Halloween on State Street in 2005 was the end of an era, though none of us knew it at the time. Sadly, the students who remember Halloween before the culture of paid tickets, police supervision and pepper spray are an increasingly smaller minority. Only the students who, like me, were here three years ago experienced the hazard of braving the drunken, costumed horde on State Street. These authentic Halloween celebrations have since been looked upon with nostalgia. But the truth is, while enjoyable and certainly memorable, the event was utter chaos. Both students and property were greatly at risk, and some sort of control desperately needed to be maintained. Now, I understand that the knee-jerk reaction of some students is to conform to cliches of rebelling against authority. But few students can account for how disordered Halloween was in previous years.
Each Halloween, college students for miles would flock to Madison to share in our masquerade. People would cram onto State Street until there were 100,000 costumed college kids, drunk and having fun. But on Halloween, drunks in costume knew they could get away with more and took advantage of this. “‘Sir, could you provide a description of the man who mugged you?” “I’m telling you, officer, it was the Cat in the Hat!”
Everyone knows that the most fun costumes are characters that cause trouble. That’s why the classic gorilla suit remains popular to this day. How many Heath Ledger Jokers do you think we’ll see this Halloween? I’m willing to bet a small swarm of them. But those are the costumes I enjoy too; I say, send in the clowns. But with thousands of typically docile students in disguise causing trouble, there are bound to be people getting hurt. Without some sort of police presence, these Jokers would bring the chaos of Gotham to Madison.
Girls are the most vulnerable of all on Halloween. Some students are bound to get hurt, and the revealing costumes many girls wear offer little protection. These college girls are willing to bare it all in the frigid air of Halloween in Madison, with no one but Jack Daniels and Jim Beam to keep them warm. God bless them, they are truly the unsung heroes of Halloween. But if the chaos on State was allowed to continue, these girls would have to suit up in defense. This is not the type of protection these girls should have to worry about on Halloween.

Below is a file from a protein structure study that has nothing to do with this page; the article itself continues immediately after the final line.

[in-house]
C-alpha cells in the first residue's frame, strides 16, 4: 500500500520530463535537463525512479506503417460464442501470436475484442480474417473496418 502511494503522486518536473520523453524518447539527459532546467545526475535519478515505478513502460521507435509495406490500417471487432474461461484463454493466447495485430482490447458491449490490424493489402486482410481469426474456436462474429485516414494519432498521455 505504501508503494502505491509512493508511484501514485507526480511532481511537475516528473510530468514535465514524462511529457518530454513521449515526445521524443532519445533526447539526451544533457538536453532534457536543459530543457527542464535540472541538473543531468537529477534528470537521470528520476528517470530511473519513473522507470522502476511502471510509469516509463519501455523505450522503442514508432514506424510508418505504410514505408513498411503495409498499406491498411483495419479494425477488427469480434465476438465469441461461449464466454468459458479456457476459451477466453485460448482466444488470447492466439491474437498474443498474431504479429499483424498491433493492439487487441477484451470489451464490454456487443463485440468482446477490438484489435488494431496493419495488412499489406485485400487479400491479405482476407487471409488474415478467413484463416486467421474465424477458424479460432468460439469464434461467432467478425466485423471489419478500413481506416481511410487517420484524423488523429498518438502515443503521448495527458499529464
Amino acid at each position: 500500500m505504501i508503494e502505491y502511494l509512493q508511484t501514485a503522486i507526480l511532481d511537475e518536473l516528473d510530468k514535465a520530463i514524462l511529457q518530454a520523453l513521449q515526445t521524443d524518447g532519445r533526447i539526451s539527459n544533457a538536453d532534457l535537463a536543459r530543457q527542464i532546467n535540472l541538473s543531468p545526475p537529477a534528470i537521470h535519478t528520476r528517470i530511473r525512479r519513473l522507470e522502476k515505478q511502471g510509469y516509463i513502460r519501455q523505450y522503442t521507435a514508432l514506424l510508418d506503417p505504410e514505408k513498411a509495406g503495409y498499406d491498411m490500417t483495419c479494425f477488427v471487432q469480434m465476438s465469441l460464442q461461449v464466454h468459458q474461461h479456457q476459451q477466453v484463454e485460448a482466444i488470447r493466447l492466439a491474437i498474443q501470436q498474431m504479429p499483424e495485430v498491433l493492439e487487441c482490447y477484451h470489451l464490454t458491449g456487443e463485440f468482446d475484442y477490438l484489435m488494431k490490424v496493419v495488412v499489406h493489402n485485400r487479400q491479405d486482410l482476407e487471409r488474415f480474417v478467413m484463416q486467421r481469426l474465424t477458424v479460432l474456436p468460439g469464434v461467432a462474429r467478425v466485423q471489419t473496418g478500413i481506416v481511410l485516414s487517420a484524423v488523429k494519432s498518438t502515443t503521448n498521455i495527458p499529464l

Just like the Mifflin Block Party every year, a significant portion of those arrested on Halloween are not students at UW-Madison. All the visitors from other schools have no loyalty to Madison and couldn’t care less if State Street burns to the ground. They harass the cops, light smoke bombs and break glass until Madison police have no choice but to pepper spray people back to their homes. I doubt they enjoy using such force against students, but officers are 300 Spartans facing an army of college drunks that are 100,000 strong.
Don’t get me wrong; I enjoy mayhem as much as the next guy, but I’d rather dodge a little pepper spray than avoid glass and smoke bombs while intoxicated. Controlling the festivities is better than outlawing them, but the methods used in the past two years fell flat as ideal alternatives. Without an actual attraction, Madison charged students a fee to walk down State, which they see for free all the time. In particular, underage students resented paying admission, since they couldn’t go to bars and were essentially paying to wander around.
Shifting Madison’s Halloween festivities to more of the atmosphere of a music festival is a worthwhile transformation. The concert environment will give the event a focal point other than getting drunk and acting ridiculous. This year’s addition of O.A.R. is a great improvement: How you feel about the band’s music is irrelevant. The reality is, the incorporation of a popular, mainstream act adds value to Halloween and makes it an asset to the city and not a liability. This year, Freakfest tickets will provide valuable concert admission instead of a hand stamp at arbitrary toll booths. The city’s new ideas will make Freakfest 2008 an enjoyable concert venue instead of a six-block street with a cover charge. College kids will still come in costume, ready to spend their cash up and down State. And who knows? The money Madison makes might be more than the costs from collateral damage. So whether we are fans of O.A.R. or not, we should be happy that the concert’s inclusion will assure Freakfest’s future and make it possible for both cops and college students to enjoy the colorful costumes this Halloween.
Casey Skeens ([email protected]) is a senior majoring in French.